February was a shorter month, but there was no shortage of reading taking place. I even managed to read one more book than I did last month. Halfway through the month I realized that everything I’d read had been written by a man. I made sure to mix it up a little and the last two books are by women. (Diversity, yo.)
1. Escape from Camp 14: One Man’s Remarkable odyssey from North Korea to Freedom in the West by Blaine Harden (non-fiction)
Short version: The true account of Shin, who was born and raised in a North Korean prison camp, his escape, and how he has dealt with transitioning to life in the Western world.
The verdict: 4 out of 5 stars. It’s hard to gush about a book that is dark and ugly, and horrifically true. The things Shin endured are almost unfathomable, but almost even more frustrating than the torture he survived is knowing that others continue to live that way, and they are faced with the world’s indifference. I feel almost a sense of duty when I read a book like this to bear witness to someone else’s reality. It was hard, but it was also eye opening and important.
2. Ella Minnow Pea by Mark Dunn (epistolary fiction)
Short version: Told through letters, the adorable residents of the fictional Island of Nollop begin banning the use of certain letters as they fall from the founder’s statue.
The verdict: 5 out of 5 stars. I thought the concept of the book was clever, and the execution was spot on. The English teacher in me appreciated the uniqueness of the idea, the wit, and the difficulty level (the author had to omit more and more letters from the book as the story went on). It was something sweet to lighten my reading load between emotionally heavy non-fiction novels.
3. The Time of Our Lives: A Conversation about America; Who we are, where we’ve been, and where we need to go now, to recapture the American Dream by Tom Brokaw (non-fiction)
Short version: As the longest subtitle of all time suggests, Brokaw reflects on where our country has been, where we are headed, and how we can continue (or in some cases, change course) for the better.
The Verdict: 4 out of 5 stars. Years in the biz have given Brokaw a keen sense of observation, eloquence, and even some really good ideas. While this isn’t the kind of book that I was dying to keep reading, I really appreciated his perspective on things. It was kind of like having a long chat with a grandparent. Even though I didn’t agree with everything (he was mostly fair but a few aspects were too sentimental even for me), I had to give him props for knowing what he was talking about and saying it so well. Unless you are particularly interested in the topic, however, you can probably pass on this one.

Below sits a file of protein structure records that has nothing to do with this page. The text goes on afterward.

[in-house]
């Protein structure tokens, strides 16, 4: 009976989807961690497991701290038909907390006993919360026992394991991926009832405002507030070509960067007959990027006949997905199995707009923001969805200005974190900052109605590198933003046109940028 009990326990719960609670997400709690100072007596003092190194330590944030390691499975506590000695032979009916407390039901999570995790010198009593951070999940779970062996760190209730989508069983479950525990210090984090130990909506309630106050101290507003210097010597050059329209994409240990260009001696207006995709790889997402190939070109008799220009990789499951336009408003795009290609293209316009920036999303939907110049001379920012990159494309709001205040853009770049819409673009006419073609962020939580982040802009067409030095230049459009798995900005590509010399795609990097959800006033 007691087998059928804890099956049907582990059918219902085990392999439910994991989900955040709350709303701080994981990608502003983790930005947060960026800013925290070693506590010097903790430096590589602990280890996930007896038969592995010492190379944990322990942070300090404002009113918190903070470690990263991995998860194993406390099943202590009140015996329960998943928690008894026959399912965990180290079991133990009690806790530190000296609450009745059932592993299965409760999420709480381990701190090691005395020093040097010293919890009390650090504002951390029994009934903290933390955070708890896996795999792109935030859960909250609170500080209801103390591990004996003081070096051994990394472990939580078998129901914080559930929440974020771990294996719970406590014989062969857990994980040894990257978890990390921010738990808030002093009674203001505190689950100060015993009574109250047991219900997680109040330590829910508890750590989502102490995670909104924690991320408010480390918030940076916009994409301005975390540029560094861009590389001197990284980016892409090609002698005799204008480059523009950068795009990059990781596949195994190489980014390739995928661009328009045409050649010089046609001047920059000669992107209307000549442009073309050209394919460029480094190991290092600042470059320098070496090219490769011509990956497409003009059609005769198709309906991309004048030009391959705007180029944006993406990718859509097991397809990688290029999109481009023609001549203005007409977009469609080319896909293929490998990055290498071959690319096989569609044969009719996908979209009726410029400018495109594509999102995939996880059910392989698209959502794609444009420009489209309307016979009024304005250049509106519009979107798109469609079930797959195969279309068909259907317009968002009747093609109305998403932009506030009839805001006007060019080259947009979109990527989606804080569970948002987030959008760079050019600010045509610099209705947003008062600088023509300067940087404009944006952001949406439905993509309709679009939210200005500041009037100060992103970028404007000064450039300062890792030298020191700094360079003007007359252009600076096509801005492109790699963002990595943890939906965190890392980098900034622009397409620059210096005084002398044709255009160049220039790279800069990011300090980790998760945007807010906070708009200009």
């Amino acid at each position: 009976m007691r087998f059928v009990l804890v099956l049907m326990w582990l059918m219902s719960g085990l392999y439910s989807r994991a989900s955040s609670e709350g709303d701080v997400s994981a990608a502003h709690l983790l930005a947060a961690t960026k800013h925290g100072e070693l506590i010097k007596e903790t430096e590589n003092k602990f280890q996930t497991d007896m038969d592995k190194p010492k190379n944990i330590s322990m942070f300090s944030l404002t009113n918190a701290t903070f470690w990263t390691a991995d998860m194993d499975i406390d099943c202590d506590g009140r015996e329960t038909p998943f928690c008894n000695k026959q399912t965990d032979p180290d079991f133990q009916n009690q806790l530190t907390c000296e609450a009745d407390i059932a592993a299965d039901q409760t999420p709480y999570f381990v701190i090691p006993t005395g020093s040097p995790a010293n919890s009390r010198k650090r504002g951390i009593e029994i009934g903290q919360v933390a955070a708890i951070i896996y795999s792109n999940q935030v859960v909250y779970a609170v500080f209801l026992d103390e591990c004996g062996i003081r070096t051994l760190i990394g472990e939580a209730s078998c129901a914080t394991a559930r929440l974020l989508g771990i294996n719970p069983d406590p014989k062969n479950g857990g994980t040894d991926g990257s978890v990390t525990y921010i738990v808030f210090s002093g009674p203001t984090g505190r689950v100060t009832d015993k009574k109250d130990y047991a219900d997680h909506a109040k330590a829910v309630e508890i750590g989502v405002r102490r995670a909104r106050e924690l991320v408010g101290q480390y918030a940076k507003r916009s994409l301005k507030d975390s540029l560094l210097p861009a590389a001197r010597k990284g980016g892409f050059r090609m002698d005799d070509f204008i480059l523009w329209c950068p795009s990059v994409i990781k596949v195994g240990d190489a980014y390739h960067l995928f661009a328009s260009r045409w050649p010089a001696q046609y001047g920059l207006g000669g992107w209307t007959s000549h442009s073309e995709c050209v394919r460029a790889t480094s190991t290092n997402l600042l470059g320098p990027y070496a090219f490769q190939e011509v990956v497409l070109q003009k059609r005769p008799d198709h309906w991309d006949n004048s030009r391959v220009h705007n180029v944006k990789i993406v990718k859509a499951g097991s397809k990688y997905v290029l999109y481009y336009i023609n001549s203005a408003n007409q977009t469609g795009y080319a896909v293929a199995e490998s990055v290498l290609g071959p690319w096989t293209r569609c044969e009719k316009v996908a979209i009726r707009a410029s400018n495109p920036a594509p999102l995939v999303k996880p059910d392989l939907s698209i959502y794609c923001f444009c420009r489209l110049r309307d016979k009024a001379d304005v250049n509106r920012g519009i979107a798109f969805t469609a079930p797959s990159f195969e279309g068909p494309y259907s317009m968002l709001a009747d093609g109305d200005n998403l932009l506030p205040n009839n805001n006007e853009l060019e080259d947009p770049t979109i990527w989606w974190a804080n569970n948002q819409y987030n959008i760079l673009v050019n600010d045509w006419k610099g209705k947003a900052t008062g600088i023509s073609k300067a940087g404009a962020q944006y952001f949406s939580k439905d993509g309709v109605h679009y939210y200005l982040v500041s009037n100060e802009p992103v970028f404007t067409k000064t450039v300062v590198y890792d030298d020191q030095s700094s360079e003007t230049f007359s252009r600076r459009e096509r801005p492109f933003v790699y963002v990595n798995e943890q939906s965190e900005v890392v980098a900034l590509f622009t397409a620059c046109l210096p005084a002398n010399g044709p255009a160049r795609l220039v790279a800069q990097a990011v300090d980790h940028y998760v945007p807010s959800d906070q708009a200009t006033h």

4. Will Grayson, Will Grayson by John Green & David Levithan (YA fiction)
Short version: Two Chicago suburbanites both named Will Grayson are struggling through high school and figuring things out, when their lives intersect following a chance meeting.
The verdict: 3.5 out of 5 stars. I like John Green’s style. I’m drawn to his slightly off-beat, always introspective characters. The analogies, the symbolism, the fun, oh my! (The best line is when one of the characters gets food poisoning but declares it “awesome poisoning.” As in, he’s just too awesome.) But the plot? No. Just no. The meeting of the characters was almost unnecessary and pointless. The ending wasn’t fully realized. It read to me like a draft. As in, some things needed to be edited out to streamline what the real story was. A fun read, but definitely not a re-read.
5. The Year of Magical Thinking by Joan Didion (Memoir)
Short version: Joan chronicles her life in the year after her husband dies of a heart attack.
The verdict: 3 out of 5 stars. I’ve never read anything else by Didion, nor did I know what the book was about when I picked it up. (Sometimes I like going into a book blind.) She is clearly very intelligent and a very talented writer. It seems like what she is saying is on the surface, but there are layers in all of it. She has an interesting style of repeitition, which I thought was effective and I really enjoyed. But was I itching to read this book? Was I eager to pick it up after I put it down? No. I even had to force myself to get through the end. I can see how writing it was necessary for her, but I didn’t fell compelled to read it. On the topic of loss, I much prefer What Remains and The End of Your Life Book Club, both of which I read last year. This one had a feeling of hopelessness throughout. Again, I can see why she wrote it, but I didn’t enjoy reading it.
6. Eleanor and Park by Rainbow Rowell (YA fiction)
Short version: Typically a-typical story of high school love, conflicts, being on the outside, major family drama, and self discovery.
The verdict: 4 our of 5 stars. I love the main characters. They both have hard outer shells and soft, squishly, loveable insides. (The peripheral characters, particularly Parks’ mom, are also really well-developed and interesting.) The romance was a slow build, which I thought was more realistic than most of the love stories where it’s meet-bam!-in love. They are also dealing with some very real, very difficult issues. Some of the things that happen to Eleanor are painful to read, but in that I-can’t-look-away kind of way. The tough situations and layered characters would make this a good YA book club choice. (When I finished, I so wanted to have a big long discussion about this book with someone.)
Total # of books read so far this year: 11
Total # of pages read so far this year: 3,574